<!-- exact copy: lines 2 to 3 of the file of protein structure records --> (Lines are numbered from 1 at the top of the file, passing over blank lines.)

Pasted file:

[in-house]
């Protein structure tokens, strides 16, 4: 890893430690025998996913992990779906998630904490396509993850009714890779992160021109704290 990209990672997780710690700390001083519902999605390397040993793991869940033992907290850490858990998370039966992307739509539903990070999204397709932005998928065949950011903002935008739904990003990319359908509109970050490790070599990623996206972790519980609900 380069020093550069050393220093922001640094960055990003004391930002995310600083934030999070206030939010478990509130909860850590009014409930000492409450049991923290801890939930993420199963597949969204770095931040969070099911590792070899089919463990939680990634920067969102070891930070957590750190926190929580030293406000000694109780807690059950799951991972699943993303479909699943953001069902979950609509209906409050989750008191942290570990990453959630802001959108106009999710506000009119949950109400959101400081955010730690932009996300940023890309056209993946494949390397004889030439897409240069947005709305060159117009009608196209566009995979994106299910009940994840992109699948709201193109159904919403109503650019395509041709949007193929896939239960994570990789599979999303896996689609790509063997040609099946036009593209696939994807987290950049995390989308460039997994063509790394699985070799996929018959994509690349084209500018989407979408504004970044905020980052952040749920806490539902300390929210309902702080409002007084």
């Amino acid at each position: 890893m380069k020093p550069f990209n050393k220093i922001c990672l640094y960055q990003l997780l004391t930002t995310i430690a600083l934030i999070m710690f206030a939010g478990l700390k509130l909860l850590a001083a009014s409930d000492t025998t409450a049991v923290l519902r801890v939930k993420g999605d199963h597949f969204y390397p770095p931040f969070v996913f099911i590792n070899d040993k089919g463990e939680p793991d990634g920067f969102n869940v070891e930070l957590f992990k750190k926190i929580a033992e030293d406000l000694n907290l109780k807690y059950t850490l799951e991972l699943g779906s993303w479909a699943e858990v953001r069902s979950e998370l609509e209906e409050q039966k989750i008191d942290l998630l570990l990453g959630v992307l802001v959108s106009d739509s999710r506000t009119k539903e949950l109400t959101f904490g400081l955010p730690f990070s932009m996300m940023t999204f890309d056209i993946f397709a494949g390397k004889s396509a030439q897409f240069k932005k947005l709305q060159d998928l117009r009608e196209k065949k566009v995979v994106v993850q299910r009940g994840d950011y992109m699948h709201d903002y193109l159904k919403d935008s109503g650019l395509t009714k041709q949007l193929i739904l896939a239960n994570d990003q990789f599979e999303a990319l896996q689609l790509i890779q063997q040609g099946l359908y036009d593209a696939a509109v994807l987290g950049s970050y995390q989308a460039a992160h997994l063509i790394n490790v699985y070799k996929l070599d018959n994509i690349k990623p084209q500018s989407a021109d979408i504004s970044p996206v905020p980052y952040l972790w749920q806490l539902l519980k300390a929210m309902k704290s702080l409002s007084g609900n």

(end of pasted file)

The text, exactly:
């Protein structure tokens, strides 16, 4: 890893430690025998996913992990779906998630904490396509993850009714890779992160021109704290 990209990672997780710690700390001083519902999605390397040993793991869940033992907290850490858990998370039966992307739509539903990070999204397709932005998928065949950011903002935008739904990003990319359908509109970050490790070599990623996206972790519980609900 380069020093550069050393220093922001640094960055990003004391930002995310600083934030999070206030939010478990509130909860850590009014409930000492409450049991923290801890939930993420199963597949969204770095931040969070099911590792070899089919463990939680990634920067969102070891930070957590750190926190929580030293406000000694109780807690059950799951991972699943993303479909699943953001069902979950609509209906409050989750008191942290570990990453959630802001959108106009999710506000009119949950109400959101400081955010730690932009996300940023890309056209993946494949390397004889030439897409240069947005709305060159117009009608196209566009995979994106299910009940994840992109699948709201193109159904919403109503650019395509041709949007193929896939239960994570990789599979999303896996689609790509063997040609099946036009593209696939994807987290950049995390989308460039997994063509790394699985070799996929018959994509690349084209500018989407979408504004970044905020980052952040749920806490539902300390929210309902702080409002007084």
């Amino acid at each position: 890893m380069k020093p550069f990209n050393k220093i922001c990672l640094y960055q990003l997780l004391t930002t995310i430690a600083l934030i999070m710690f206030a939010g478990l700390k509130l909860l850590a001083a009014s409930d000492t025998t409450a049991v923290l519902r801890v939930k993420g999605d199963h597949f969204y390397p770095p931040f969070v996913f099911i590792n070899d040993k089919g463990e939680p793991d990634g920067f969102n869940v070891e930070l957590f992990k750190k926190i929580a033992e030293d406000l000694n907290l109780k807690y059950t850490l799951e991972l699943g779906s993303w479909a699943e858990v953001r069902s979950e998370l609509e209906e409050q039966k989750i008191d942290l998630l570990l990453g959630v992307l802001v959108s106009d739509s999710r506000t009119k539903e949950l109400t959101f904490g400081l955010p730690f990070s932009m996300m940023t999204f890309d056209i993946f397709a494949g390397k004889s396509a030439q897409f240069k932005k947005l709305q060159d998928l117009r009608e196209k065949k566009v995979v994106v993850q299910r009940g994840d950011y992109m699948h709201d903002y193109l159904k919403d935008s109503g650019l395509t009714k041709q949007l193929i739904l896939a239960n994570d990003q990789f599979e999303a990319l896996q689609l790509i890779q063997q040609g099946l359908y036009d593209a696939a509109v994807l987290g950049s970050y995390q989308a460039a992160h997994l063509i790394n490790v699985y070799k996929l070599d018959n994509i690349k990623p084209q500018s989407a021109d979408i504004s970044p996206v905020p980052y952040l972790w749920q806490l539902l519980k300390a929210m309902k704290s702080l409002s007084g609900n």